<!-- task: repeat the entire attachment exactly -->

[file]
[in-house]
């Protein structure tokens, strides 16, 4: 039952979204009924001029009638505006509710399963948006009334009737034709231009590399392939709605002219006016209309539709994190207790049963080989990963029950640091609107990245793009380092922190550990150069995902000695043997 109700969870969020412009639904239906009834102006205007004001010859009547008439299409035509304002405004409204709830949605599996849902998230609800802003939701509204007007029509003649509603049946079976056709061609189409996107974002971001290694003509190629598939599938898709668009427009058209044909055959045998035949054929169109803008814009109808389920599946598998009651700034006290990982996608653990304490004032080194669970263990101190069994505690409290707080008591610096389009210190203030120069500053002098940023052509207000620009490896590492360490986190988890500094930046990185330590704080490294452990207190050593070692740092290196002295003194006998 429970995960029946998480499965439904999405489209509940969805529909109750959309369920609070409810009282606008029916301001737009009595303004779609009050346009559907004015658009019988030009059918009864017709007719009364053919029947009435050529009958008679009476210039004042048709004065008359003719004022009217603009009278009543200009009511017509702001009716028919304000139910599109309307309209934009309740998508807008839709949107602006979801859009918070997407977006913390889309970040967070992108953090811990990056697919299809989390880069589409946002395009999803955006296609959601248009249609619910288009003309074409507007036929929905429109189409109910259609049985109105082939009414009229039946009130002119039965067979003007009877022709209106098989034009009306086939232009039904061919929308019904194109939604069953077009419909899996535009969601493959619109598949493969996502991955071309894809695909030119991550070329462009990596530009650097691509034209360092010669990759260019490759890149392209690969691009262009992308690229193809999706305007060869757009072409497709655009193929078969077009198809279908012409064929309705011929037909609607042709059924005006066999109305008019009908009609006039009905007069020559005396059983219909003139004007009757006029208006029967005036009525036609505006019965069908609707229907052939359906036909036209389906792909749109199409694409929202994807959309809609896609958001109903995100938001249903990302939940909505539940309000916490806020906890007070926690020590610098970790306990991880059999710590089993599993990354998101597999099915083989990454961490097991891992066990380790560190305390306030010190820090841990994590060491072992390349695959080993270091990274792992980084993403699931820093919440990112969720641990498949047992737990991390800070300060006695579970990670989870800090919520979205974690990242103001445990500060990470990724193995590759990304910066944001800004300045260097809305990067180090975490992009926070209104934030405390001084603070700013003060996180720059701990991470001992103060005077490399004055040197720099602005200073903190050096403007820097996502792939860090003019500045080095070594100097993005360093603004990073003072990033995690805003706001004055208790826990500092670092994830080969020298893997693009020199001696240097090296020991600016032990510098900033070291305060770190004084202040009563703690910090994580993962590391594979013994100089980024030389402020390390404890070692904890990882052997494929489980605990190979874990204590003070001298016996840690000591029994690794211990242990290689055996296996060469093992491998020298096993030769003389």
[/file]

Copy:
[in-house]
């Protein structure tokens, strides 16, 4: 039952979204009924001029009638505006509710399963948006009334009737034709231009590399392939709605002219006016209309539709994190207790049963080989990963029950640091609107990245793009380092922190550990150069995902000695043997 109700969870969020412009639904239906009834102006205007004001010859009547008439299409035509304002405004409204709830949605599996849902998230609800802003939701509204007007029509003649509603049946079976056709061609189409996107974002971001290694003509190629598939599938898709668009427009058209044909055959045998035949054929169109803008814009109808389920599946598998009651700034006290990982996608653990304490004032080194669970263990101190069994505690409290707080008591610096389009210190203030120069500053002098940023052509207000620009490896590492360490986190988890500094930046990185330590704080490294452990207190050593070692740092290196002295003194006998 429970995960029946998480499965439904999405489209509940969805529909109750959309369920609070409810009282606008029916301001737009009595303004779609009050346009559907004015658009019988030009059918009864017709007719009364053919029947009435050529009958008679009476210039004042048709004065008359003719004022009217603009009278009543200009009511017509702001009716028919304000139910599109309307309209934009309740998508807008839709949107602006979801859009918070997407977006913390889309970040967070992108953090811990990056697919299809989390880069589409946002395009999803955006296609959601248009249609619910288009003309074409507007036929929905429109189409109910259609049985109105082939009414009229039946009130002119039965067979003007009877022709209106098989034009009306086939232009039904061919929308019904194109939604069953077009419909899996535009969601493959619109598949493969996502991955071309894809695909030119991550070329462009990596530009650097691509034209360092010669990759260019490759890149392209690969691009262009992308690229193809999706305007060869757009072409497709655009193929078969077009198809279908012409064929309705011929037909609607042709059924005006066999109305008019009908009609006039009905007069020559005396059983219909003139004007009757006029208006029967005036009525036609505006019965069908609707229907052939359906036909036209389906792909749109199409694409929202994807959309809609896609958001109903995100938001249903990302939940909505539940309000916490806020906890007070926690020590610098970790306990991880059999710590089993599993990354998101597999099915083989990454961490097991891992066990380790560190305390306030010190820090841990994590060491072992390349695959080993270091990274792992980084993403699931820093919440990112969720641990498949047992737990991390800070300060006695579970990670989870800090919520979205974690990242103001445990500060990470990724193995590759990304910066944001800004300045260097809305990067180090975490992009926070209104934030405390001084603070700013003060996180720059701990991470001992103060005077490399004055040197720099602005200073903190050096403007820097996502792939860090003019500045080095070594100097993005360093603004990073003072990033995690805003706001004055208790826990500092670092994830080969020298893997693009020199001696240097090296020991600016032990510098900033070291305060770190004084202040009563703690910090994580993962590391594979013994100089980024030389402020390390404890070692904890990882052997494929489980605990190979874990204590003070001298016996840690000591029994690794211990242990290689055996296996060469093992491998020298096993030769003389």